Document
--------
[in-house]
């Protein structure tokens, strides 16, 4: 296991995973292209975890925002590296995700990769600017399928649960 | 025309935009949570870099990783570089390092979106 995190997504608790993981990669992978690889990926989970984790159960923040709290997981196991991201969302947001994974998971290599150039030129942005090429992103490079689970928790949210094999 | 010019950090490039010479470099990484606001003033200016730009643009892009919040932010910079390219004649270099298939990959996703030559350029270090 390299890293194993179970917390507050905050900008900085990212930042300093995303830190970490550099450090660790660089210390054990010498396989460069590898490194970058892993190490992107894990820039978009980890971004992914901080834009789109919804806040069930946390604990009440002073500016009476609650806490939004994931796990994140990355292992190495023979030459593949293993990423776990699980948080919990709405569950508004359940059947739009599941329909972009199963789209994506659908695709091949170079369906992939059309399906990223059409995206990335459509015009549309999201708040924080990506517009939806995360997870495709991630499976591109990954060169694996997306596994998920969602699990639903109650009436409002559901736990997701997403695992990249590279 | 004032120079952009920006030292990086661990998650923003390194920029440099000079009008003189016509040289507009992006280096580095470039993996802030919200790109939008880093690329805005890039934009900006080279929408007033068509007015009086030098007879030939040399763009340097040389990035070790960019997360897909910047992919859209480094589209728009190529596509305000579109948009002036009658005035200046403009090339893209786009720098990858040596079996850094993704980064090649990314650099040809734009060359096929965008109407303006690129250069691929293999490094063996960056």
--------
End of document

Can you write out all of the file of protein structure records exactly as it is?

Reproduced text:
[in-house]
């Protein structure tokens, strides 16, 4: 296991995973292209975890925002590296995700990769600017399928649960 | 025309935009949570870099990783570089390092979106 995190997504608790993981990669992978690889990926989970984790159960923040709290997981196991991201969302947001994974998971290599150039030129942005090429992103490079689970928790949210094999 | 010019950090490039010479470099990484606001003033200016730009643009892009919040932010910079390219004649270099298939990959996703030559350029270090 390299890293194993179970917390507050905050900008900085990212930042300093995303830190970490550099450090660790660089210390054990010498396989460069590898490194970058892993190490992107894990820039978009980890971004992914901080834009789109919804806040069930946390604990009440002073500016009476609650806490939004994931796990994140990355292992190495023979030459593949293993990423776990699980948080919990709405569950508004359940059947739009599941329909972009199963789209994506659908695709091949170079369906992939059309399906990223059409995206990335459509015009549309999201708040924080990506517009939806995360997870495709991630499976591109990954060169694996997306596994998920969602699990639903109650009436409002559901736990997701997403695992990249590279 | 004032120079952009920006030292990086661990998650923003390194920029440099000079009008003189016509040289507009992006280096580095470039993996802030919200790109939008880093690329805005890039934009900006080279929408007033068509007015009086030098007879030939040399763009340097040389990035070790960019997360897909910047992919859209480094589209728009190529596509305000579109948009002036009658005035200046403009090339893209786009720098990858040596079996850094993704980064090649990314650099040809734009060359096929965008109407303006690129250069691929293999490094063996960056």